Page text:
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Lord Borrie: My Lords, I can see great value in that suggestion. If the Home Office did not engage independent researchers to inquire into the issue, no doubt the noble Lord and many others would ask questions about it so that the Home Office was well aware of the issue.

Lord Tebbit: My Lords, the procedure by which we are going to vote is peculiar, but we have agreed it and we should not reopen the issue. However, if we come to a similar situation in future, it would be wise to take the most restrictive amendment first, because if that was passed, there would be no need to go further. However, that is a side issue.

The assessment of the Bill will be conducted not so much by officials in the Home Office or outside as by the press, the television and the public, who will look to see whether the provisions have worked.

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I shall not say that the noble Lord, Lord Bassam, delivered an Exocet to his case, but he certainly had a bit of a shot at his foot when he said that if we had only a very short period, only one match might be affected, which would not be enough to tell whether the provisions were effective. We have had this extraordinary procedure of being up all night because he claimed that that one match was of such massive importance that it was vital that we got the Bill through in great haste, which could result in rather muddled legislation. He should reflect on which case he is making. He cannot make both.

Lord Clinton-Davis: My Lords, I fear that I was not present at 5 o'clock this morning. I was in another place. The Opposition can have their cake and eat it. The three-year period that is being proposed can be abbreviated. There is nothing wrong with that. I have strong reservations about the Bill, but Ministers could make a judgment within three years or within two years. They would not be short of representations from organisations such as Liberty.

It is as though Ministers are psychic. They are not. I was a Minister myself in the period of Wilson, Callaghan and Blair, so I know that Ministers are not psychic. They have their own views. It is not as though this evening the view has been expressed that Ministers take whatever is presented to them. They do not. That being the case, I believe that three years is a reasonable period of time. That does not mean that a period of three years will necessarily be applied.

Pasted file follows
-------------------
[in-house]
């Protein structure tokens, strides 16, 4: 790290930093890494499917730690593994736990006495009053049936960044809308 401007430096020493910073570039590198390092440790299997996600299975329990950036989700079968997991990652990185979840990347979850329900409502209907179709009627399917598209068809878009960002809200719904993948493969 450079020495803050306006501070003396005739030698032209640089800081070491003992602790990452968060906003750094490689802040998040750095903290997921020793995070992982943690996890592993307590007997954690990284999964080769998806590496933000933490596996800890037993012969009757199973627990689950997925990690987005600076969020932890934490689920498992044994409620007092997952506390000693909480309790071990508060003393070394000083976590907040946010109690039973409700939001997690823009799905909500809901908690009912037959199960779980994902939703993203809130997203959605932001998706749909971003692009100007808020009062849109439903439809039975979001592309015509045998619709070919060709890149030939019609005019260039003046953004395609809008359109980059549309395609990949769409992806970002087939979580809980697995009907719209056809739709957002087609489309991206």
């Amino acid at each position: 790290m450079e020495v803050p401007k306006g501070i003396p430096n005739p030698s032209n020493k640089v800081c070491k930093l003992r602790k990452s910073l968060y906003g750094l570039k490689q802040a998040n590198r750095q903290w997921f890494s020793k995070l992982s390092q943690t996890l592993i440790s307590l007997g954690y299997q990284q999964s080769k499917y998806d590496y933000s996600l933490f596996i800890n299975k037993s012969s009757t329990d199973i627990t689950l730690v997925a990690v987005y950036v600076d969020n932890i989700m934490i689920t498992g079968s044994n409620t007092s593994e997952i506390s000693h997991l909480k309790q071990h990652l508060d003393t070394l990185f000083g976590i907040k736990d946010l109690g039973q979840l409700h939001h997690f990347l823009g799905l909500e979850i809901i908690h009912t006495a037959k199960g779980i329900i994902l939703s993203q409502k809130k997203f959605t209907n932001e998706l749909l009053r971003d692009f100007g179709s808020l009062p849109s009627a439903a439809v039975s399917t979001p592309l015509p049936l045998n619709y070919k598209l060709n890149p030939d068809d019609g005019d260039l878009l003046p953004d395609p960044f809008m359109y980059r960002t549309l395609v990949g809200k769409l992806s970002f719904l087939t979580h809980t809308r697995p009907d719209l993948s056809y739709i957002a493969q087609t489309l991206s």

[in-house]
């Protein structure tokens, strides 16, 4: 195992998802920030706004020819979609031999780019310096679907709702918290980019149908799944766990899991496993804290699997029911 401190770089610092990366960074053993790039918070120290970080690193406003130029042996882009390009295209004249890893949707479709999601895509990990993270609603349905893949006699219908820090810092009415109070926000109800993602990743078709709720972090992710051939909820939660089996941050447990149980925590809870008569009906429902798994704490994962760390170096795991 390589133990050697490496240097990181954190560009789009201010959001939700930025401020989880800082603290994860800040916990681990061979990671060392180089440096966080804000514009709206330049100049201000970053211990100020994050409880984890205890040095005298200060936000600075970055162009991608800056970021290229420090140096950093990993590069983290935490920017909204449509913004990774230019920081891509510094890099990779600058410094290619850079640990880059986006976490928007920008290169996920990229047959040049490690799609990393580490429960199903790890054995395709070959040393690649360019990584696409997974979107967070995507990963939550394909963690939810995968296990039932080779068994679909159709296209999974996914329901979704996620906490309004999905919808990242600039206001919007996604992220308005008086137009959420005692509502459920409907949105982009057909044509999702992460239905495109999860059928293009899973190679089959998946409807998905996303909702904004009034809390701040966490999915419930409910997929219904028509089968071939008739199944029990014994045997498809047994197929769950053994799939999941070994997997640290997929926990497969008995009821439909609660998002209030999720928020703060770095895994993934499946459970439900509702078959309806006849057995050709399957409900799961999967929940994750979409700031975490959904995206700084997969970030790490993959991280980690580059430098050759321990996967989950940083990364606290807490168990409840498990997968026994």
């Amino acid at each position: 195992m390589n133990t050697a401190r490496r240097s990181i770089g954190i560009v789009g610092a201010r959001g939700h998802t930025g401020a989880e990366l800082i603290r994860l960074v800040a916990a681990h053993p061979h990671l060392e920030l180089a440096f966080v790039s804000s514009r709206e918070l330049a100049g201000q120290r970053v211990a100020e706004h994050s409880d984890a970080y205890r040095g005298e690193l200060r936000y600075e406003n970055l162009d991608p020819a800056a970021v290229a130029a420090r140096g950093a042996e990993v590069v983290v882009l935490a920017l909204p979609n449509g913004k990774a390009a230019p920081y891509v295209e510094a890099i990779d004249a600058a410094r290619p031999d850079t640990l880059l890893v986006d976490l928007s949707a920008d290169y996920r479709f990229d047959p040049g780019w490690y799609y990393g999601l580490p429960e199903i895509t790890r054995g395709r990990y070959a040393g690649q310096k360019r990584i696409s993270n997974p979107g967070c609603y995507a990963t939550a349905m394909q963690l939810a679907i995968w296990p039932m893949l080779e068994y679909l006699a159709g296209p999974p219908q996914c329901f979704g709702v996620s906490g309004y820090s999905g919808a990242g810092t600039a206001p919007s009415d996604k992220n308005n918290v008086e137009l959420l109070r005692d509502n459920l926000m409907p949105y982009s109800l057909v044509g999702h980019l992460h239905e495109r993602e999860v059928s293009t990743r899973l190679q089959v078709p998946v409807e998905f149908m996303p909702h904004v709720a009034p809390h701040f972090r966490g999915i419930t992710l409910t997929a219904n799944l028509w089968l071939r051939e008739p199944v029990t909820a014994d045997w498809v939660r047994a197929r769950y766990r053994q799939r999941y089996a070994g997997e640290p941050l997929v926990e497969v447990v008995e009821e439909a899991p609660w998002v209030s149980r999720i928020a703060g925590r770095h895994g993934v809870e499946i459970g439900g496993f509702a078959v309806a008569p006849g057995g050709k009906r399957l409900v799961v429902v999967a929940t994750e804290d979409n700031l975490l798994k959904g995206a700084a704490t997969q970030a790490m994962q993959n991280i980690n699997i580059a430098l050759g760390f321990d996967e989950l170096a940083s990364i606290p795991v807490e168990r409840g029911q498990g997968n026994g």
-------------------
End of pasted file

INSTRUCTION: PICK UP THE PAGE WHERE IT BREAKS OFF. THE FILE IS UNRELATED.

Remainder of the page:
If Ministers believe that the Bill is worthless, they will come to that view. First, a period of three years will give Ministers an opportunity to hear about the merits of the Bill from outside. Secondly, it will give the public the opportunity to express their point of view, which is not an unimportant part of what the Government have to consider. Thirdly, it will give the Opposition the opportunity to consider the situation as it is.

Both the Liberal Democrats and the Conservatives should view this from the point of view of the efficacy of the proposal, and not from the point of view of party advantage. I do not see that there is any party advantage in this matter. We can best make it work by ensuring that the Government have a period within which they can come to a proper and a considered point of view. I believe that that is the only point of view that is important.